Docker, a popular multi-platform application used by software developers, has released a version that runs natively on Apple Silicon hardware, including Macs released with Apple’s custom-designed M1 chip.

The M1 chip uses the ARM instruction set and cannot natively run software that was designed to run on the x86 architecture that the Intel processors in previously released Macs used. Though the previous version of Docker did work via Apple’s Rosetta solution, the introduction of an M1-native version of Docker contributes to a closing gap for developers concerned about running their entire suite of tools in an optimal way.

It follows the release of M1 versions of Homebrew, Visual Studio Code, and other developer tools and applications. But some gaps remain—for example, Microsoft’s Visual Studio 2019 IDE (which is distinct from the comparatively lightweight Visual Studio Code) has not been updated.

Docker achieved popularity among developers because it enabled relatively easy use of containers, wherein multiple applications could be developed and tested on a single machine, sharing the operating system’s kernel without interfering with one another.

The public release of the Apple Silicon version of Docker Desktop for Mac was installed 45,000 times in a technical preview, and Docker’s press release says that developers participating in that preview said the application ran “faster and quieter” than it did before the M1 update. The press release included the following statement from Docker Captain Ajeet Singh Raina:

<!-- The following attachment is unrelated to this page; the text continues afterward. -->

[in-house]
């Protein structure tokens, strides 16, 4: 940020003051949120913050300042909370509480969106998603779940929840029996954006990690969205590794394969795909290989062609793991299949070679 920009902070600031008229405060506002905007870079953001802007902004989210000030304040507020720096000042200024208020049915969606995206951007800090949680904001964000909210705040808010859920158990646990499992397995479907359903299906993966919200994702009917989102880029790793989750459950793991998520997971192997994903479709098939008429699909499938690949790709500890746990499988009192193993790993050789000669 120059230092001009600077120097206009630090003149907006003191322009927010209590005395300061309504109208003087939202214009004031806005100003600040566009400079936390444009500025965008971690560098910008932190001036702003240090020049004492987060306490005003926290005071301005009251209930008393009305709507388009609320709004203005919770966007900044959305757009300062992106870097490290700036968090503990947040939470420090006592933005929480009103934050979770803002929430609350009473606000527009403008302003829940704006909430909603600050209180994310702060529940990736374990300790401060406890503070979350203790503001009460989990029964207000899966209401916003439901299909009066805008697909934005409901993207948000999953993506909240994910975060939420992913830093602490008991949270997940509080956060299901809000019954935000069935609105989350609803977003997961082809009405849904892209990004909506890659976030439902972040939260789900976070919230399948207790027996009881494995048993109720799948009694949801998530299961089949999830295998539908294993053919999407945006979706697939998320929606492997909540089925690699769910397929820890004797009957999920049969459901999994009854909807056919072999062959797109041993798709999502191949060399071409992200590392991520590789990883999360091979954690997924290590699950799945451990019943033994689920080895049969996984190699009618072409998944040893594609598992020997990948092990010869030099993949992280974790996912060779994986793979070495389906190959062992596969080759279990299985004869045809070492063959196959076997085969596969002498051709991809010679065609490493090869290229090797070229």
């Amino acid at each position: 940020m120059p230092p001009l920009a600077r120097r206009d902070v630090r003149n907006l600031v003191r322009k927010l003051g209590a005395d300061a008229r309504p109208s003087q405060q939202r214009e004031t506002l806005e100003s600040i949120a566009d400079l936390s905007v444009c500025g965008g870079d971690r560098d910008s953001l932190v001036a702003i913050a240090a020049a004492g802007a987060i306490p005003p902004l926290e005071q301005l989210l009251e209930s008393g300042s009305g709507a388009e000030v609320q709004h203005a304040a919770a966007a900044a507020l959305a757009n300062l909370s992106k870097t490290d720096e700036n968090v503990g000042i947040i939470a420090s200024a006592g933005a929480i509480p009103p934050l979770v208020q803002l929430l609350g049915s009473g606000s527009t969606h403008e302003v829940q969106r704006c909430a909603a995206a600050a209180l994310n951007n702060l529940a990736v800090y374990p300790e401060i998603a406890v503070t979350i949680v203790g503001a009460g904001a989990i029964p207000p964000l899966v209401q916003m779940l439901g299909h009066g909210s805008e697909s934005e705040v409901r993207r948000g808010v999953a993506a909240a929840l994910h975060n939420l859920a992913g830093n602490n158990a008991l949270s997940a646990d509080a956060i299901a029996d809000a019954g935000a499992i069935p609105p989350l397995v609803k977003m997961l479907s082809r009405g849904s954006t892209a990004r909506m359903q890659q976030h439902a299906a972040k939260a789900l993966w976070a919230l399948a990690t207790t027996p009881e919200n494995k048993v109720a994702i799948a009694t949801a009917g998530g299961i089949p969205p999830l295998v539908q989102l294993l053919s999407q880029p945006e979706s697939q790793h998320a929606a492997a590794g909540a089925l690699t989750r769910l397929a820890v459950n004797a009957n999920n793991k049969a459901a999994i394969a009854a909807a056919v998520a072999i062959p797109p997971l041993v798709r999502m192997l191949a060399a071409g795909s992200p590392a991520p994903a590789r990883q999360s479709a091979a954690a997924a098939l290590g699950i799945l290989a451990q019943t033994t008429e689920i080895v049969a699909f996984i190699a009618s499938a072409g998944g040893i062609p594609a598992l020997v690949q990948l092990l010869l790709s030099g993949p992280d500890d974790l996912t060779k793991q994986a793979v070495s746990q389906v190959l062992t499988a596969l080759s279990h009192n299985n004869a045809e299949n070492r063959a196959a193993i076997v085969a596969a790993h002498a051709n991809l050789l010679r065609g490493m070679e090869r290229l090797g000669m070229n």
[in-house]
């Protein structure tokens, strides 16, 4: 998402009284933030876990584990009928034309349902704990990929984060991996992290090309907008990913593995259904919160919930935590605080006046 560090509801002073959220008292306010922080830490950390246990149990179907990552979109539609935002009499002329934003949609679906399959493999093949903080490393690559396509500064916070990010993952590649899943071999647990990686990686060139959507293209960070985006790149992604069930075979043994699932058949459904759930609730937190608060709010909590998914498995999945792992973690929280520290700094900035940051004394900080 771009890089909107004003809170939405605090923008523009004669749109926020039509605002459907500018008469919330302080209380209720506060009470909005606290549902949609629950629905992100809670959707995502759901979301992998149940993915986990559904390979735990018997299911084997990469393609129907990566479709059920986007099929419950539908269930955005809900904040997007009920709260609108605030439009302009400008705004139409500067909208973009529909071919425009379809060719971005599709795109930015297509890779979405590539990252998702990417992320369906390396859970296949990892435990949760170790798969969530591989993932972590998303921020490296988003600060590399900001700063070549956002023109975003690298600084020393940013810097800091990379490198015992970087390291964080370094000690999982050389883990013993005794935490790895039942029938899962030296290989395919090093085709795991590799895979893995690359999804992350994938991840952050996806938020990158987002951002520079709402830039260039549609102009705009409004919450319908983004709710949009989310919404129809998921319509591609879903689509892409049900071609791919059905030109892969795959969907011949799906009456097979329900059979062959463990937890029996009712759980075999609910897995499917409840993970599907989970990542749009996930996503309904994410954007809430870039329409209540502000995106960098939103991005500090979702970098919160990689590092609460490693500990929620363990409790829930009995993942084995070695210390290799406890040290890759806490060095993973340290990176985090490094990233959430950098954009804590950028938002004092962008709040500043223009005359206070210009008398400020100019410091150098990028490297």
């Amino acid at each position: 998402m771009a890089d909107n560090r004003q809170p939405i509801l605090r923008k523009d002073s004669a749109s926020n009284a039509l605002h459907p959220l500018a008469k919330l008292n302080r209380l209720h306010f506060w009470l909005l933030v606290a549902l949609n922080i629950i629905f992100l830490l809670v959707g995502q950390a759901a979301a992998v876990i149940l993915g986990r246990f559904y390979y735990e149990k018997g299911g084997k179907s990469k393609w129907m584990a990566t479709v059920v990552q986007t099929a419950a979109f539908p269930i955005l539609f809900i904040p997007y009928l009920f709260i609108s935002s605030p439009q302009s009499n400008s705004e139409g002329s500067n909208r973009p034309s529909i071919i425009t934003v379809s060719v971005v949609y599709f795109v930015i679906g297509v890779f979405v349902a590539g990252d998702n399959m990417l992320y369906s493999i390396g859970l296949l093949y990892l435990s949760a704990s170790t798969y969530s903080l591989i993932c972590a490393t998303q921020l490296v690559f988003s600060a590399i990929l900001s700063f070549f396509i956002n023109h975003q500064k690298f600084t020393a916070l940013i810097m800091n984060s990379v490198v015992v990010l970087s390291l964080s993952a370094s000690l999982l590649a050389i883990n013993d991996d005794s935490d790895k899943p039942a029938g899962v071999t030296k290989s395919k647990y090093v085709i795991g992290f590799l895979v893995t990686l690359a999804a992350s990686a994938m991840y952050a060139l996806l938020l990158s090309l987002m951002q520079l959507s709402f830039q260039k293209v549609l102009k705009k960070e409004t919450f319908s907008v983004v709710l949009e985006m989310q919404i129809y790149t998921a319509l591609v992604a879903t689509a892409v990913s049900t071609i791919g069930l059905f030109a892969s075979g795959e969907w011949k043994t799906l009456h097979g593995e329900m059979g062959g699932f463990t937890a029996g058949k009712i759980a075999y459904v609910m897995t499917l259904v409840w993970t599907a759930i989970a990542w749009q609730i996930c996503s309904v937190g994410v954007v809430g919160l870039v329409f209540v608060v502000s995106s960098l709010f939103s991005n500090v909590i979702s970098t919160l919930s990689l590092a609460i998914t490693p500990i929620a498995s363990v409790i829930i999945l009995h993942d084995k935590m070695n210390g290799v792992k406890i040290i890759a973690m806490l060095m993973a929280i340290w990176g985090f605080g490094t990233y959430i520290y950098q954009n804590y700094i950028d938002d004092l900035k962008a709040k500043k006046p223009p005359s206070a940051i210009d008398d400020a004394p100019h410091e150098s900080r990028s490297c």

To the many developers eager to know if they can use the latest Macs as a dev machine with Docker, the wait is over… Docker Desktop for Mac [Apple Silicon] will let you do everything you’ve been able to do on a Mac already, and you’ll be able to do it faster and with less noise.

A blog post on the Docker website says that M1 support “quickly became by far our most upvoted roadmap item ever” after it was first requested.

That said, Apple has only released a few Macs that include the M1, and all of them are lower-end machines with limitations like low maximum RAM configurations, support for only one external monitor at a time, and fewer Thunderbolt ports than high-end machines that still have Intel chips—meaning most of the Apple Silicon Macs that would be most suitable for developers have yet to be released.

When they are, they might not have the M1 but may instead feature related chips with performance or feature improvements over the M1. There’s no reason to expect that the changes made to Docker and other M1-native software won’t work just as well on that new chip, should it arrive.

The full release notes for Docker Desktop 3.3.1 with Apple Silicon support can be found at the Docker Docs website.

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Google Earth is now a 3D time machine